Planning your Spring Break trip is essential to its success. While you might be cramming for midterms and pull all-nighters for your 12-page essays, it’s okay to do a little research for your upcoming trips when you take a coffee break. During that time, get your device connected to the Internet, and download these handy apps for a seamless travel experience.

TripIt -

The easiest way to keep all of your travel information in one place is TripIt. This simple free app links up with your email account, and harvests any itineraries that arrive. So when you get that confirmation email from Expedia, TripIt automatically adds all of your flight information, including times, confirmation numbers, and flight numbers, to your account, making them easily accessible from your phone, iPad, or iTouch, even when you’re offline. You can opt to upgrade to TripIt Pro, which also provides easy check in access, as well as the ability to choose your seats and pay for checked baggage all at once. Whether you’re taking a train to Portland or a plane to Cancun, TripIt is the way to go!

Currency Converters

This is essential if you’re traveling to any foreign country, even Mexico. Download the currencies and rates before you leave, and you won’t need Internet connection to use it. (Unless you want to update the conversion rates regularly, which is not normally necessary.) If you’re buying board shorts in Bali, souvenirs in Niagara Falls (Canada), or dinner in Costa Rica, this amazing converter has all of the currencies you might need. You can add them to the list, and organize them however you please.

Skype –

Once Skype was simply a way to keep in touch with family members in other states and countries, but it has morphed into an essential software program for any traveler. With just a few bucks and an Internet connection, you can call anyone in the world, not just your mother. I’ve used Skype to make hotel reservations in Osaka, get directions at a 7-11 in Indonesia, report fraud on my credit card from Vietnam, and speak to my sick relative in the hospital from Peru. In many touristy cities in the world, an Internet connection is easier to find and cheaper to buy than clean water.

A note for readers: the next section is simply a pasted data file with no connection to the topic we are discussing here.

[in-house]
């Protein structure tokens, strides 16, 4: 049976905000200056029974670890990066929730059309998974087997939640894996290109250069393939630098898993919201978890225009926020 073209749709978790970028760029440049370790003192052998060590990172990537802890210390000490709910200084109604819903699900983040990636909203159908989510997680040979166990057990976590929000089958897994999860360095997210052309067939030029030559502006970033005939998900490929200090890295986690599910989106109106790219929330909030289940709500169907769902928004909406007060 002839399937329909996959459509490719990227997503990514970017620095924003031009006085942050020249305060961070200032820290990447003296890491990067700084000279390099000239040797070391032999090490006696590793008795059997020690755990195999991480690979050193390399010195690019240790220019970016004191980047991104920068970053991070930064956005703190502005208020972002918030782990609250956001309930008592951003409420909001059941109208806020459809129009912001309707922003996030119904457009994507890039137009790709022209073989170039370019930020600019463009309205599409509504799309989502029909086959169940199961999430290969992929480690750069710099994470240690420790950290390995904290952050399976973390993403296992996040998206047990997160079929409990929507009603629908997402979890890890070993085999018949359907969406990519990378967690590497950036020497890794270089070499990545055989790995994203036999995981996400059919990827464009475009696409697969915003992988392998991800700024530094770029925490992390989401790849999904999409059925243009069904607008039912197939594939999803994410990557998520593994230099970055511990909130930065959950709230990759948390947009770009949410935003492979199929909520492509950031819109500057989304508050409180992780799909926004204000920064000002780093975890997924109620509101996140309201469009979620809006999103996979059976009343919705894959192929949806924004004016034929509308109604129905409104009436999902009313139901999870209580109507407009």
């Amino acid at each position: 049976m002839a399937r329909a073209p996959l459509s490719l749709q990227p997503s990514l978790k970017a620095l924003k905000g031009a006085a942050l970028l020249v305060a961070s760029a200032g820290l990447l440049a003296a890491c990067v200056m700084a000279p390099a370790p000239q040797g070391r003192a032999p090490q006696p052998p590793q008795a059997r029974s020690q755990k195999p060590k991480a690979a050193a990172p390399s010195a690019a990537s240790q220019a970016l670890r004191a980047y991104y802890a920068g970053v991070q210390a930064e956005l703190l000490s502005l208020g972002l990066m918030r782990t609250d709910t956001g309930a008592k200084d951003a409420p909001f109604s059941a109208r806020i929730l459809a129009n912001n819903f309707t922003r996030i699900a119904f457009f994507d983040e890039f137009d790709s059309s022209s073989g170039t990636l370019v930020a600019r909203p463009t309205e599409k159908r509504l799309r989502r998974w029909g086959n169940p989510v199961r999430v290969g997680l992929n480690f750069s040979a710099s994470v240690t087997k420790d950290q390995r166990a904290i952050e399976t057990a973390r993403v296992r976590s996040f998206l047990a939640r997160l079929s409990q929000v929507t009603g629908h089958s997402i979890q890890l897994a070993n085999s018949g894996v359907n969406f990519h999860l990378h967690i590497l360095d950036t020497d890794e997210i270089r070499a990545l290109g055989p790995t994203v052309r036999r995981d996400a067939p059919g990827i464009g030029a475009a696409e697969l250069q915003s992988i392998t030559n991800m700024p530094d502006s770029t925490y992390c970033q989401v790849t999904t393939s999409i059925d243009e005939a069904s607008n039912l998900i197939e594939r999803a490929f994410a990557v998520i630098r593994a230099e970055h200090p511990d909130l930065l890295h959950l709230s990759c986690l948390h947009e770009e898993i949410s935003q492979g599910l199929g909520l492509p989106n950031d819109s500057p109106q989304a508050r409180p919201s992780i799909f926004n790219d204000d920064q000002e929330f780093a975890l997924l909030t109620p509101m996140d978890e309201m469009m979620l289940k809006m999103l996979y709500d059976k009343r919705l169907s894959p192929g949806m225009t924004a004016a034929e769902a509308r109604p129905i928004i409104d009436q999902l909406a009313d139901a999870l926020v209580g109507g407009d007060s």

Kindle –

As a lover of real books, I was late to the Kindle party, but it’s now my favorite device. While I do prefer the feel of a book in my hands, Kindles are easier to carry around, contain access to thousands of different books, and have the option of adding a handy App to any device. Now I don’t even need to bring my Kindle to fuel my reading addiction. Sitting on a bus? Open the Kindle App. Waiting in line at customs? Kindle App. Stuck at the airport unexpectedly? Kindle App.

Google Translate –

My only problem with this app is that you do need an Internet connection for it to work. If you’re in an area with plenty of hubs, you’re in luck, and if you’re traveling through many different languages, such as in Europe, this is handier than buying 5 different Lonely Planet Phrasebooks. You can’t always rely on the translations, so it’s not the best choice for writing that Spanish paper, but for simple communications and directions, it will get the job done.